Do you like to win?
Who doesn’t like to win?
Whether it be at athletics, test scores, or term grades, it just feels good to be the best.
What does it take to win? Determination, practice, and competitive spirit are traits that winners have.
What is competition? Competition can be defined as “a test of skill or ability; a contest.” It can also be thought of as a “rivalry” (from www.thefreedictionary.com). These are important distinctions.
The first, in the case of grades, is a test of your own talents or expertise. You are, essentially, competing against yourself. How well did you study? How prepared for the exam were you? In a rivalry you are competing against others. How well did they study? How prepared for the exam were they – in comparison to you?
When you think of it, you have been competing most of your lives. You competed to be on the team in your sport. You competed for summer jobs. Your biggest competition, your rivalry among the greatest numbers of applicants, was to be admitted to the college of your choice. You competed for the highest scores on the SAT or ACT. You competed to have the best admissions essay and the best admissions interview.
Once in college, the competition started yet again. Perhaps you competed for leadership roles, perhaps for internships, perhaps for sports. And then – you decided to be an optometrist. More competition loomed: OATs, great grades on prerequisites, great grades overall. Did you also compete for a job in an optometrist’s office?
All this competition! It can be exhilarating. It can also be exhausting and anxiety-producing. And here is the absolutely best news: you can turn it off. You can say goodbye to competition, although it has become such a part of you that it may be hard to for you to consciously, deliberately lose it.
Why do I advise you to lose the competitive part of your personality in optometry school? The genuine answer is that I want you to become the best optometrist you can be. You might argue that to become the best involves competition, and in a way it does. Becoming the best optometrist you can be involves the following:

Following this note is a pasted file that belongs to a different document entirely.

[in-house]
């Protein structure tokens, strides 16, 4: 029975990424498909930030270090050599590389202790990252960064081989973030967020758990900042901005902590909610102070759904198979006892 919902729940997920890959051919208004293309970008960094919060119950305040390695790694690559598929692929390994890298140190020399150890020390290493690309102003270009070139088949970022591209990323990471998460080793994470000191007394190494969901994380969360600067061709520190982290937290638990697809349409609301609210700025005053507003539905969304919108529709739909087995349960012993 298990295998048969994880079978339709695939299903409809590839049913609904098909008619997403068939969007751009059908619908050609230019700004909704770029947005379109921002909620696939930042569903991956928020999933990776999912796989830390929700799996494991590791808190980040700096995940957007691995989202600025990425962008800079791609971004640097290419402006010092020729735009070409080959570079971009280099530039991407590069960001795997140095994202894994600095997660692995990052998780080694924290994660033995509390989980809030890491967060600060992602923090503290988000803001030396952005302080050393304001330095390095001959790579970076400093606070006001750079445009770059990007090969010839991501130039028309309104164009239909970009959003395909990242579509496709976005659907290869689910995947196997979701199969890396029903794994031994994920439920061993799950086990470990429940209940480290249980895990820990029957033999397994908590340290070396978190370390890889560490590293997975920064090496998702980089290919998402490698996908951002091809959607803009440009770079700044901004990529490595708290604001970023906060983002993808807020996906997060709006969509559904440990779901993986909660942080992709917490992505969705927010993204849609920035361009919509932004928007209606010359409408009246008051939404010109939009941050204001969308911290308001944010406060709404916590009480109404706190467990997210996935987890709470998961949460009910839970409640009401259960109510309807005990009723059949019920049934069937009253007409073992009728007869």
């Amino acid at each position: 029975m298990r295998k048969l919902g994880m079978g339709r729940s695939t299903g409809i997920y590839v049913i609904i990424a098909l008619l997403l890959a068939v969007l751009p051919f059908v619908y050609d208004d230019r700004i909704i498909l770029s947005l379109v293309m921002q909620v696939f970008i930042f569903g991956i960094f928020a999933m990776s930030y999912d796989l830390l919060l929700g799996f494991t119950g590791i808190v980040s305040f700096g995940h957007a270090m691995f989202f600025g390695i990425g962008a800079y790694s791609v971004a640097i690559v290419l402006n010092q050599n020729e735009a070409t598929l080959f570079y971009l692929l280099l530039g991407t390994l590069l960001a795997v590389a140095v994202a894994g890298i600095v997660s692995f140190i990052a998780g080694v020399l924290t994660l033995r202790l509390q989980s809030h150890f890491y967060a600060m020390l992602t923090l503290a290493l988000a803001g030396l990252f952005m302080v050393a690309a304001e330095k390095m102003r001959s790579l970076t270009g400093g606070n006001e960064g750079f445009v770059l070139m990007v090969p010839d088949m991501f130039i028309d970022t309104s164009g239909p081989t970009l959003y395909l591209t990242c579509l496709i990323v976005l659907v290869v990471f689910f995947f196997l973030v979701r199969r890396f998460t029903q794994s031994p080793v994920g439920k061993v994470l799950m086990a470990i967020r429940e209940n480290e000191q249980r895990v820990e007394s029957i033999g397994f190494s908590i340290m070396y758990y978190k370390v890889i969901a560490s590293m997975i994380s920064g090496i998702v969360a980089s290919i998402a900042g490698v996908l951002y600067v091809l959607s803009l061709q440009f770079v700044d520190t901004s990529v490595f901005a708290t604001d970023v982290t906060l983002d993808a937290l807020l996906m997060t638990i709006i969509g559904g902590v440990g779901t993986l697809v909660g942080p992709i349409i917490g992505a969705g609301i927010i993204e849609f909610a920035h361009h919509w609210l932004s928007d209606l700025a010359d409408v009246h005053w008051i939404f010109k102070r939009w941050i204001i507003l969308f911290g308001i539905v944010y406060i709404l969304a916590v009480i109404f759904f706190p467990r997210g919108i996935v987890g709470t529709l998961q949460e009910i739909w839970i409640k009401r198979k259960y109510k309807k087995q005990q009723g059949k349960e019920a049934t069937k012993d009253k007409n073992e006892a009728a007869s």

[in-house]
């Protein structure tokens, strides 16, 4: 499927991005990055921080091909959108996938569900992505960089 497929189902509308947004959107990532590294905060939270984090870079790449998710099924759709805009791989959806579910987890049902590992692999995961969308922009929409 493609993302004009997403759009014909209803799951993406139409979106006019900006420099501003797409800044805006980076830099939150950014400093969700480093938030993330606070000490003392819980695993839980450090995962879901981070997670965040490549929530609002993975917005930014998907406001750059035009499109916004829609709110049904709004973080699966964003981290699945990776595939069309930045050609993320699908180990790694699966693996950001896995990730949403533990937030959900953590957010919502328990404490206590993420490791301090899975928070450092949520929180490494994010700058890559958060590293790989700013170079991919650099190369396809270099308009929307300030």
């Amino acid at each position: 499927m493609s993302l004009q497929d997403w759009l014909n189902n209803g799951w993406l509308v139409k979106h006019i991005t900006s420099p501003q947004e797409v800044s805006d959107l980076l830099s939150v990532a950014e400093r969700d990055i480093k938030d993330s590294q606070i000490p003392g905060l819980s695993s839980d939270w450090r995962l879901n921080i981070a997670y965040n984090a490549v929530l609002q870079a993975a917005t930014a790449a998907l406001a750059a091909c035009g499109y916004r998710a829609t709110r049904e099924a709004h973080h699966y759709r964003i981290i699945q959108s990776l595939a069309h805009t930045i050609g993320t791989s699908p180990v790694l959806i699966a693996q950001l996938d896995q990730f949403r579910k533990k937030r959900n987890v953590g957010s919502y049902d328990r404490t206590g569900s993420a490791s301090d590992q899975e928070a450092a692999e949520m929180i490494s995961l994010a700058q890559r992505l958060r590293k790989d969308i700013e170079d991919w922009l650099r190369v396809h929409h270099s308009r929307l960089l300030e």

• Realizing that you have reached your end goal – you’ve been accepted to NECO.
• Truly understanding that grades are no longer to get you to another place somewhere – they are to give you the knowledge and skills to diagnose and treat your patients.
• Recognizing that both competing and winning now have new definitions.
At NECO, you and your classmates learn together. You are with one another in lecture. You practice on each other in lab. You may be roommates. You attend social events together. The key word here is TOGETHER. You and your classmates, the faculty and staff at NECO are in this together. We Are All Here For You.
How do you relate to each other in this new non-rivalry world?
• First, ironically, you compete with yourself to find the determination and commitment to sit down and study for depth of knowledge.
• Next, you continue to compete with yourself to go to the lab and practice, practice, and practice even more.
• Then, maybe you form a study group. You may decide to become class note taker.
• You leave no question unanswered. If you don’t understand, you ask the faculty, you ask upper class students, you ask your classmates.
• You answer your classmates’ questions.
Losing competition now means winning.
Saying goodbye to competition means becoming the best OD you can be.
Don’t you feel better already?